By Gilles Dubuc, Senior Software Engineer, Wikimedia Performance Team
Wikimedia private wikis facilitate work for various groups in the movement, from community-run projects like OTRS, to local chapters, staff or the board. They’re essential to the Wikimedia Movement, but by being private, they’re an architectural special case.
When we migrated all public thumbnail traffic to using Thumbor as the rendering backend last June, it would have been easy to claim the job done and move onto something else, turning a blind eye to the special case of private wikis. But their different setup meant that they were still using the MediaWiki-based thumbnailing cluster. A clear waste of resources to have a whole (reduced, but still multi-machine) cluster dedicated to a special case representing so little traffic. And more importantly, it meant that for tasks like security work or software upgrades, we would have two clusters to care about for image processing, the new Thumbor one and the legacy MediaWiki image scaling. With very different testing involved for each.
What makes thumbnailing different for private wikis, is that like any content on them, images are meant to be only viewed by people with access to those wikis. For public wikis, authentication isn’t required, and that’s what lets us have a more streamlined stack that doesn’t hit MediaWiki. Public wiki thumbnails are highly cached in Varnish. For private wikis, MediaWiki’s authentication acts as the gatekeeper to let a client view a thumbnail. Varnish doesn’t cache the thumbnails of private wikis, and merely forwards the request to MediaWiki.
With the new system deployed yesterday, when MediaWiki receives such requests for a new thumbnail on a private wiki, instead of rendering it like it used to, it proxies the request to the same Thumbor cluster used by public wikis, which takes care of the rendering. Some additional gatekeeping is in place in Thumbor to ensure that requests coming from the public wiki pipeline cannot access images that belong to private wikis. Essentially, rendering is now centralized on the single Thumbor cluster, which takes care of both worlds, while still keeping Thumbor decoupled from MediaWiki authentication (since for security reasons, we don’t want Thumbor to interact with MediaWiki databases).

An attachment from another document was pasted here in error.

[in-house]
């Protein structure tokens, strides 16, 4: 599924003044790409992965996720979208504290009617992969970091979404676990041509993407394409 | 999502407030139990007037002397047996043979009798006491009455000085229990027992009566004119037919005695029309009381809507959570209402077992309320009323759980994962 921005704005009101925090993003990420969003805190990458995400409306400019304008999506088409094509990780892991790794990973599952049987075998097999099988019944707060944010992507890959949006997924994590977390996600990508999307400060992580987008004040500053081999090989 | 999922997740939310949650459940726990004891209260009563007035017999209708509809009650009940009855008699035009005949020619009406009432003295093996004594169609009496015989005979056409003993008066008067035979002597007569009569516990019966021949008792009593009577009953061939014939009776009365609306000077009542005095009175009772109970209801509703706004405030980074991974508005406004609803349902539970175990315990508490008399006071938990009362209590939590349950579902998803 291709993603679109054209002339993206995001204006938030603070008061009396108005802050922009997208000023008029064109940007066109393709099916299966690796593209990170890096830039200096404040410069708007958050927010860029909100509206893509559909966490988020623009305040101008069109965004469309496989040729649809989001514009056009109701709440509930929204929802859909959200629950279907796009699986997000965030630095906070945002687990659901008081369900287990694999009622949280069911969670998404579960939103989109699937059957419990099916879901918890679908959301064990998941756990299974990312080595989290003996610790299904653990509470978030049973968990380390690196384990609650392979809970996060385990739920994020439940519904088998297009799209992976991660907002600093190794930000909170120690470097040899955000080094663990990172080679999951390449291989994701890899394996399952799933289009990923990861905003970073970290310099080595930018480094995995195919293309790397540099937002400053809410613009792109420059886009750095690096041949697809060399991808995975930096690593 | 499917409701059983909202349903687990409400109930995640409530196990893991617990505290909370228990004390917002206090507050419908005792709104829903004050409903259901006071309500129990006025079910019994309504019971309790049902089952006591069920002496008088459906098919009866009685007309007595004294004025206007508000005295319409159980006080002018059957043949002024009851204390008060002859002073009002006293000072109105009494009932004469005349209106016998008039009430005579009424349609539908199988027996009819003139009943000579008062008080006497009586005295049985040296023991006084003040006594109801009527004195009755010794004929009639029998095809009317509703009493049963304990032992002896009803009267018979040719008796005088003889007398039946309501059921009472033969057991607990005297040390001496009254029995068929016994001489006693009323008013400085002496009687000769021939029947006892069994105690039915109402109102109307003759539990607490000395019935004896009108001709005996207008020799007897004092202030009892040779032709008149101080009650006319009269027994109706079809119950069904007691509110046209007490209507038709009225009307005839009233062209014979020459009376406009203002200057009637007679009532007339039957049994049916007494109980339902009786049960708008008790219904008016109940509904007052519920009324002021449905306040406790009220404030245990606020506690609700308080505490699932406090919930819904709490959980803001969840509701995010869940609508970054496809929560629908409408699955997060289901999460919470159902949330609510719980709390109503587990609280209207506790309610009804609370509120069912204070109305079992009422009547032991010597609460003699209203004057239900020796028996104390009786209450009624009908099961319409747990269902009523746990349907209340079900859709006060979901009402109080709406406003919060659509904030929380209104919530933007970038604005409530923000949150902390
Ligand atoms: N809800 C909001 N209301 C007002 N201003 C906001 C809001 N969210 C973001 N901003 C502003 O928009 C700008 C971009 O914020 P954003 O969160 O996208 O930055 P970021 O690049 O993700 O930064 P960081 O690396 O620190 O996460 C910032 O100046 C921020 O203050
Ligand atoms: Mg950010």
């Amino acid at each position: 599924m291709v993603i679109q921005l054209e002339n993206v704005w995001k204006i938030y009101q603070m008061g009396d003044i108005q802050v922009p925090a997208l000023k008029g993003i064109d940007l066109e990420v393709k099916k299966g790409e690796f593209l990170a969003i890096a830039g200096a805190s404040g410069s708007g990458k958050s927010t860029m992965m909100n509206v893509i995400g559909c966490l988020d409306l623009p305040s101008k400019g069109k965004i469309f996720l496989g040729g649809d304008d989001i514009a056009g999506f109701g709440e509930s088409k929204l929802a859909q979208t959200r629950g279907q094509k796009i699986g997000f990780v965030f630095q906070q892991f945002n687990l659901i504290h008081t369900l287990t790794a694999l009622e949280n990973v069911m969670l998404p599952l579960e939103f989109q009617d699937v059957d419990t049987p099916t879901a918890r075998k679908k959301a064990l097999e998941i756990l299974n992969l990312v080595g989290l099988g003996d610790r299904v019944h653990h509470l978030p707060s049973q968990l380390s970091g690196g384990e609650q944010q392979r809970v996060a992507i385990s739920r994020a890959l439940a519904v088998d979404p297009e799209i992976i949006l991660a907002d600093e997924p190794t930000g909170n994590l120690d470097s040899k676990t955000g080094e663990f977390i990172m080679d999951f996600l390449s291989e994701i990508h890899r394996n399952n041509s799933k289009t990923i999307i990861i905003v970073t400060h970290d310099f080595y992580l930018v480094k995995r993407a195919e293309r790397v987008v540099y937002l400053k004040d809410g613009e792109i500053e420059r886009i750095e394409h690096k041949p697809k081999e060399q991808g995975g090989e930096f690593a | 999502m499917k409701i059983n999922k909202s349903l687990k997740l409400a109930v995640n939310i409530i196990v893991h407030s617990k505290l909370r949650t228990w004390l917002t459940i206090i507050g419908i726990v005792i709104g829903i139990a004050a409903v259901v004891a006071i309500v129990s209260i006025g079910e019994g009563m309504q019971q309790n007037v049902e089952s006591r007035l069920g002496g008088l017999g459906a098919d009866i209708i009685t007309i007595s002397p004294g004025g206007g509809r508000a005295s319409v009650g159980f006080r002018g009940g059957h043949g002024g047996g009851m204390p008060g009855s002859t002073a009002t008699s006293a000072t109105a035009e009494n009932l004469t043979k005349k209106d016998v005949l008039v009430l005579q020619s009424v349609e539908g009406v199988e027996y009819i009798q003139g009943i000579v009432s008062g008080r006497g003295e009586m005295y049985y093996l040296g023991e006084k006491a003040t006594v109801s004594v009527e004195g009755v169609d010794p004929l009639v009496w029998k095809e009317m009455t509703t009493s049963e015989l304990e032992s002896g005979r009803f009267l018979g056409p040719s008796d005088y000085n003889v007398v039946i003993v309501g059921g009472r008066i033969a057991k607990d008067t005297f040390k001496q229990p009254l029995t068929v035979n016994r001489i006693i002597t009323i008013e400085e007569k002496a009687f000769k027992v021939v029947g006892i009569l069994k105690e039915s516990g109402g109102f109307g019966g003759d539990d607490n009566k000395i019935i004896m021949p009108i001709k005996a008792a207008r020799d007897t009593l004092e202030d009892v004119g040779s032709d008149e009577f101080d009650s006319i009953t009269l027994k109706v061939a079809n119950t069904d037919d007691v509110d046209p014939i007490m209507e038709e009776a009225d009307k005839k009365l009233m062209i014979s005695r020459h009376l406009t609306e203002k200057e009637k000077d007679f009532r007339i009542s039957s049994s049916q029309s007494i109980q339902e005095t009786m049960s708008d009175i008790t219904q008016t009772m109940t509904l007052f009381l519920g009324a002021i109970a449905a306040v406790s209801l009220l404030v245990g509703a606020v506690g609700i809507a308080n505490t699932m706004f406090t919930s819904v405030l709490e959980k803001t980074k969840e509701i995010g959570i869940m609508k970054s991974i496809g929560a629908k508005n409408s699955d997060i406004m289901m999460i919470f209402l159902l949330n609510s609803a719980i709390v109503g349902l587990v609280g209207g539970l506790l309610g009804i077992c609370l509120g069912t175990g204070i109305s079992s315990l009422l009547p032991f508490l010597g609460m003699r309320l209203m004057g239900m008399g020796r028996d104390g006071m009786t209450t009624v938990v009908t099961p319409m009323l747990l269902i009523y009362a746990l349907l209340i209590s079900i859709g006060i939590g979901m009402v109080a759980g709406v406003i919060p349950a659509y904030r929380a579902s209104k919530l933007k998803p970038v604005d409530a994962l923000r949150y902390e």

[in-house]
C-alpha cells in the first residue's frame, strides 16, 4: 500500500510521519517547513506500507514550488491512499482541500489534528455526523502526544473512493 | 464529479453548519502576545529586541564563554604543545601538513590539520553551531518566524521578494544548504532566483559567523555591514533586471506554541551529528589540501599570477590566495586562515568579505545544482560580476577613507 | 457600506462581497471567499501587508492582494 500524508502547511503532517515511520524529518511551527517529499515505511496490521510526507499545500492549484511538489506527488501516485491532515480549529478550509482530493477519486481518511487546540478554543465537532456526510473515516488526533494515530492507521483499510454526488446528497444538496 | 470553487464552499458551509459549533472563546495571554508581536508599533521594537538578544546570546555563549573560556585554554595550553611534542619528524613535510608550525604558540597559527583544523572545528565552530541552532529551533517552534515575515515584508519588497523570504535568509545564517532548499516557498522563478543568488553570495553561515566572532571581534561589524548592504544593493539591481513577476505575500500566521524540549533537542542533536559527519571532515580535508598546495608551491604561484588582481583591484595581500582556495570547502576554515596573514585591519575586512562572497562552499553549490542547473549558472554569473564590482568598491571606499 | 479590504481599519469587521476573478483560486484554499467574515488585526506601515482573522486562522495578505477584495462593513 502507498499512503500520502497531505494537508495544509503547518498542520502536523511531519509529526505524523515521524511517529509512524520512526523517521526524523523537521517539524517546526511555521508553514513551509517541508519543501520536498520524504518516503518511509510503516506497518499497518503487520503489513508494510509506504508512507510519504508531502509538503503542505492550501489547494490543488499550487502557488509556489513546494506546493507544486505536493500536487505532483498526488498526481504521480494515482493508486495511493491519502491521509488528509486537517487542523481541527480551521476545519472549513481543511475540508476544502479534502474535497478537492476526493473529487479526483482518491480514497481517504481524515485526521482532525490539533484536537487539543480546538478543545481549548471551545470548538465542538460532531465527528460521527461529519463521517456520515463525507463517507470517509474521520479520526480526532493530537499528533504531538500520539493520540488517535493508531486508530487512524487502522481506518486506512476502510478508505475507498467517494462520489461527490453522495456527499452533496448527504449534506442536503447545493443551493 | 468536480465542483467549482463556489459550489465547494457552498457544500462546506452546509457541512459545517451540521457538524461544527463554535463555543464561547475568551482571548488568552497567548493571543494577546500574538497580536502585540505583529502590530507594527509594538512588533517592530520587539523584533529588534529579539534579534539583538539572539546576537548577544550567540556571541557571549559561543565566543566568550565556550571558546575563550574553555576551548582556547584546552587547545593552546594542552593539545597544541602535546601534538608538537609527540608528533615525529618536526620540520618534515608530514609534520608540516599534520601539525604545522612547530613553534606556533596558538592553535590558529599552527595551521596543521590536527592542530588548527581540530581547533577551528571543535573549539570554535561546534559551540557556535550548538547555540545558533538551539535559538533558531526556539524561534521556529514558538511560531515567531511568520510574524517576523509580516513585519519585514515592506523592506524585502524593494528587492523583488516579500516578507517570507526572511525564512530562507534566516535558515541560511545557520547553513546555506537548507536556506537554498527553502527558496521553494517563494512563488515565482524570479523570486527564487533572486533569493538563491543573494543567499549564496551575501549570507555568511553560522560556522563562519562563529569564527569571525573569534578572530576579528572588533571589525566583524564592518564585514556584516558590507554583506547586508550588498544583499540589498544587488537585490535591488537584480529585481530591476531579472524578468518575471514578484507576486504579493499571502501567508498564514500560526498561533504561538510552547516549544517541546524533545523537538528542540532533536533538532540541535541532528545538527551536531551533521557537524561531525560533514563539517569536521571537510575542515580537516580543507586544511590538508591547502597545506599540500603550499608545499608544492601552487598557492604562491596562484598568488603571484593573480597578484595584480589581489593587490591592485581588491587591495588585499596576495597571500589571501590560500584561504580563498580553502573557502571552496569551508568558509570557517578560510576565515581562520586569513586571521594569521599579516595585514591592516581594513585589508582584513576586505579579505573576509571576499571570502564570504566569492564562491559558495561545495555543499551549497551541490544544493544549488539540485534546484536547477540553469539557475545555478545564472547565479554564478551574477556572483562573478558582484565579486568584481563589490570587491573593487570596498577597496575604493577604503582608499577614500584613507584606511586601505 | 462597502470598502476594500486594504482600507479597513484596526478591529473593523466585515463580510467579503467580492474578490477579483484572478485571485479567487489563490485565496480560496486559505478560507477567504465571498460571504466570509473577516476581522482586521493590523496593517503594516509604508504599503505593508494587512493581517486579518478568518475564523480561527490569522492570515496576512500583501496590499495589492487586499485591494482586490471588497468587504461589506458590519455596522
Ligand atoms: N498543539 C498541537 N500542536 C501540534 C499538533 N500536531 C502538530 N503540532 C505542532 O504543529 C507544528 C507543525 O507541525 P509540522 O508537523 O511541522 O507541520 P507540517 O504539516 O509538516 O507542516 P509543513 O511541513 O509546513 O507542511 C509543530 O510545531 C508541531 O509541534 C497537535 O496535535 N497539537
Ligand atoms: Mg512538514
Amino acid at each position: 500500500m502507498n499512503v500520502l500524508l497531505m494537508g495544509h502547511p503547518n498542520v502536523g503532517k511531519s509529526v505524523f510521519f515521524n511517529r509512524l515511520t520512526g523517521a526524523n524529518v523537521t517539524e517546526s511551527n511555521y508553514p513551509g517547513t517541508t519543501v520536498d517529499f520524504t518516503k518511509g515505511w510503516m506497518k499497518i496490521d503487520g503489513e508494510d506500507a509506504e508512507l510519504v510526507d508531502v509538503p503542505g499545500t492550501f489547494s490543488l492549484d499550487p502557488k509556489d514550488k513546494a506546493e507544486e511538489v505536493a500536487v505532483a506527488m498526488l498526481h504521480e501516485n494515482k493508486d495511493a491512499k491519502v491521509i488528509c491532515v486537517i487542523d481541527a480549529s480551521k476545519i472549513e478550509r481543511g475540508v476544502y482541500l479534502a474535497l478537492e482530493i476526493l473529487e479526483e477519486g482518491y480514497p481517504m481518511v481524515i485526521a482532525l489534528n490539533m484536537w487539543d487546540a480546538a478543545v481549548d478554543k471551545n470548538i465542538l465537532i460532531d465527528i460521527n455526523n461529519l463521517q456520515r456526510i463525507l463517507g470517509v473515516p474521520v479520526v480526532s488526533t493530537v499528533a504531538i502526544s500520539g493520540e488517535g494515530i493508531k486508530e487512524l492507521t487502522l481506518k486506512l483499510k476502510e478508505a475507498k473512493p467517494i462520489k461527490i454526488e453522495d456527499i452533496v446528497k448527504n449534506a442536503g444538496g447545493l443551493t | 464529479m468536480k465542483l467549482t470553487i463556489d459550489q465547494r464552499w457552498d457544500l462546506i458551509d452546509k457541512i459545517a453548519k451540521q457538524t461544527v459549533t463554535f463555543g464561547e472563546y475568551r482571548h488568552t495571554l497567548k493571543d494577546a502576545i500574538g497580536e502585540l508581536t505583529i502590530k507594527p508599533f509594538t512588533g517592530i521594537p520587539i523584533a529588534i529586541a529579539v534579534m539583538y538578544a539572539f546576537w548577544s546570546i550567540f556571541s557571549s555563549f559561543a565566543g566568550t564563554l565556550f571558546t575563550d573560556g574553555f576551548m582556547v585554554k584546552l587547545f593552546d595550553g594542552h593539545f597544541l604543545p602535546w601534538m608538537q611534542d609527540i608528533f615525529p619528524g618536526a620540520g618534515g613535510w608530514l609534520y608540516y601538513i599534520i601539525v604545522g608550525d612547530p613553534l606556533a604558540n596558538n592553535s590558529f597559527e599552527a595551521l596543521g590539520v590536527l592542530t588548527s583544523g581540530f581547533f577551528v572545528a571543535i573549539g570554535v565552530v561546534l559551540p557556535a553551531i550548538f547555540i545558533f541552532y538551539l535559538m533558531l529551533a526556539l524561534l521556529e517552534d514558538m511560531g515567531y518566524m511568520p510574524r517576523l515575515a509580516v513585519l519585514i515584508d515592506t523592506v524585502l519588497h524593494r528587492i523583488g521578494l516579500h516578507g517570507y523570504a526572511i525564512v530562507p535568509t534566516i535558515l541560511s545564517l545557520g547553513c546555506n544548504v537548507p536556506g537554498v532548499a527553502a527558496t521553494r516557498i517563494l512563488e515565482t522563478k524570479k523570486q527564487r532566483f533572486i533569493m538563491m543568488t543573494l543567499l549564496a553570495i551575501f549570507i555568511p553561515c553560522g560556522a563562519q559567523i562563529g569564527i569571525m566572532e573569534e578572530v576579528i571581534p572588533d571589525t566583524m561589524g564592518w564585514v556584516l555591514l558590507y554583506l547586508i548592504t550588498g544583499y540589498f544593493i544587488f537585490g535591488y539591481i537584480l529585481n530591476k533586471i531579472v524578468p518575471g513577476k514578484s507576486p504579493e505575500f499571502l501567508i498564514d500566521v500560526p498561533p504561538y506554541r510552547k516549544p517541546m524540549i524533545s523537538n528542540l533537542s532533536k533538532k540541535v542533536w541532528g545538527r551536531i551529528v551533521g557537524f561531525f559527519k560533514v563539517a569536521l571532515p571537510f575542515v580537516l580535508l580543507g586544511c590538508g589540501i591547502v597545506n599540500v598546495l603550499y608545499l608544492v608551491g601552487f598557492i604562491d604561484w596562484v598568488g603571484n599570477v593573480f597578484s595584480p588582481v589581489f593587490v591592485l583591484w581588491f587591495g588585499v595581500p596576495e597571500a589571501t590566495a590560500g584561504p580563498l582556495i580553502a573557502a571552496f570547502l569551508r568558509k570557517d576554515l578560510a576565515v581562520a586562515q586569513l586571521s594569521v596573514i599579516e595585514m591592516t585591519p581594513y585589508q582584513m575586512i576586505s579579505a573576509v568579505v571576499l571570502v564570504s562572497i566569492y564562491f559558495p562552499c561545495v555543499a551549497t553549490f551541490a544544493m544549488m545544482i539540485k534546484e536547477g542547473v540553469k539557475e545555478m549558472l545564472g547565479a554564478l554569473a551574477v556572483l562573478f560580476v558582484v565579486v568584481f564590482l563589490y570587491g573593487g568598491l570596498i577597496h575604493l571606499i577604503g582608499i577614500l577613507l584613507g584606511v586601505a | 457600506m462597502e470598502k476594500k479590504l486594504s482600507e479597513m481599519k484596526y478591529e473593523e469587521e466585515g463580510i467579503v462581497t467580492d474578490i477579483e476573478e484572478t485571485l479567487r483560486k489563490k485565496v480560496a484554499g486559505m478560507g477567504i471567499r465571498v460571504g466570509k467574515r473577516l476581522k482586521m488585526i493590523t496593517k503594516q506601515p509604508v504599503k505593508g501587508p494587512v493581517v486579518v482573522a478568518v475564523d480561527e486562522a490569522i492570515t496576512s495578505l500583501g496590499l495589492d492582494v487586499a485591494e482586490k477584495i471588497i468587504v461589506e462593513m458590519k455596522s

Bar any unforeseen issues while we keep an eye on potential bugs in the coming months, we will most likely retire the MediaWiki-based image scaling cluster this year, therefore truly concluding the migration of all our thumbnail rendering across our entire infrastructure to Thumbor.
Sometimes it takes a lot of extra work to tackle those special cases, which can feel like a chore after having switched 99.9% of the traffic already. But the cost of keeping a legacy system running for a special case cannot be overlooked. Beyond keeping a cluster of mostly idle machines in two data centers, the duplicated work of maintaining things is also expensive and never really quantified. Reaching true completion and decommissioning a legacy cluster feels great, though, it’s really worth putting in the extra effort!
About this post
This post was originally published on the Wikimedia Performance Team Phame blog.